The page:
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  • Lisa Arshawsky

Birthing in a Pandemic - Obstetrical Care During Covid -19

Updated: Mar 30, 2020

Birthing Through a Pandemic

Obstetrical Care During Covid -19

By Lisa Arshawsky, CNM, RN

March 28, 2020

Edited March 30

First off - I am sorry for all the soon to be mothers out there right now. This just sucks. By now you have heard about new guidelines that seem to be changing daily. This post is not a scholarly paper - it is prepared for YOU - the pregnant mama, the doula, the birth educator and the prenatal postnatal yoga teacher there to support mothers and expecting families. It is to help inform and prepare you This will take your dedication to accept whatever might be happening at the time you deliver. Hire a doula or birth educator now to prepare you through some form of interactive education. Practice meditation and visualizations.

This post will answer the questions I have been receiving these past 2 weeks. The information was crossed checked with source articles, Centers for Disease Control and Prevention (CDC) suggested guidelines, and the American College of Obstetrics and Gynecology (ACOG) compared with position statements with the UK’s, RCOG. This is where we stand currently with obstetrical care during the corona virus pandemic.

In the end, no one can take away from the love of having your child. The outer environment might be in chaos for the next several months at least but your internal environment can hold the beauty of your child's birth story.

Q n A

What are the risk factors in pregnancy during this pandemic?

As far as medical science knows, there are no known teratogenic risks if a mother contracts the virus in the first trimester during embryology. Unlike the Zika Virus, that started spreading in 2015, where the risk of birth defects from contraction of that virus is 5-10%, this virus is only a threat to mothers if they contract covid-19. Furthermore the risks and rates of illness and pneumonia are the same for the general population. To date, no pregnant mothers have died because of Covid-19 pneumonia or related illness.

As far as we now know, pregnant women are NOT MORE likely to contract Covid -19. However, the immune system in pregnancy is more susceptible to its symptoms if one does become positive after exposure, especially during the last trimester. This means that if you are pregnant, the advice would be to use extreme caution right now to protect yourself from exposure as your symptoms may be more severe. There are also risk factors once you have it which you can see further in this post. Have someone grocery shop for you. Heed the federal guidelines of social distancing. Wash your hands.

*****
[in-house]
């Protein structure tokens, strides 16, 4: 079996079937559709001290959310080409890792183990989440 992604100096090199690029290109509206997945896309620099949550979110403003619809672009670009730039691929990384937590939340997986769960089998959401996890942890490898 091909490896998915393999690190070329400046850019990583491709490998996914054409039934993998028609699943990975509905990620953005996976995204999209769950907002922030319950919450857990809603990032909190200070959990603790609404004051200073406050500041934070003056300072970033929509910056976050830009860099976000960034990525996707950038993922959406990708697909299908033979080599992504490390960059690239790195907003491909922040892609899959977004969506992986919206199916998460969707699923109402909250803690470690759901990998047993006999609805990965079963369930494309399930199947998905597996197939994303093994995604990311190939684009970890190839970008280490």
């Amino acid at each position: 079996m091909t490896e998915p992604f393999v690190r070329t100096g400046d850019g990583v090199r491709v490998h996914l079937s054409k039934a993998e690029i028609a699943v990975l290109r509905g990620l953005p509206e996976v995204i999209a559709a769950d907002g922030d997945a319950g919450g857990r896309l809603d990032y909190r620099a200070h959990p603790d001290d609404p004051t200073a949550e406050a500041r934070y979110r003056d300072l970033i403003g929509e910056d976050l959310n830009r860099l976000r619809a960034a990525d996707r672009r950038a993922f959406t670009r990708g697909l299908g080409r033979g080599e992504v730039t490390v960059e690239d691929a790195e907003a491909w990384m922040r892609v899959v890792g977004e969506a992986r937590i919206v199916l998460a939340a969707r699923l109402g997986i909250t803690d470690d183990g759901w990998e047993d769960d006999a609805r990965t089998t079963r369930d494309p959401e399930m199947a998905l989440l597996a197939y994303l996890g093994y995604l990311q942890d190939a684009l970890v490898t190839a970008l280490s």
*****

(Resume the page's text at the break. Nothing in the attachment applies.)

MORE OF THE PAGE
What do appointments with my provider look like?

You should ask your provider if Telehealth appointments are an option to avoid exposure during routine care. Obstetrical care involves blood pressure monitoring and urine dipsticks at each appointment so this may not be an option for all visits but there is no precedent for the current state of obstetrical care. Have a discussion about the possibility of monitoring through an online interactive appointment. If you are able to obtain a fetal doppler, blood pressure monitor, urine ph sticks and measuring tape sent from your OB’s office, this may be an option. Ask whether grouping your appointments around necessary testing is an option. The UK is already doing this. Perhaps your provider is not yet aware of this possibility. If your OB is not open to setting new standards for their own practice, ask what precautions are being taken at the office to prevent spread and transmission. Are they scattering patients to avoid sitting in a waiting room with other patients? Is it just an OB office or are there GYN or primary care patients there who pose a greater risk to you because of exposure? Are they wiping down equipment per CDC guidelines?

You should know that I have been at some clinics in the past few weeks that have not been using extra precautions such as spraying down exam tables or surfaces adequately, sanitizing their fetal dopplers with alcohol pads or using new measuring tapes for fetal growth with each patient. I am horrified by these actions. Please be an advocate for yourself and ask your clinicians about their safety practices.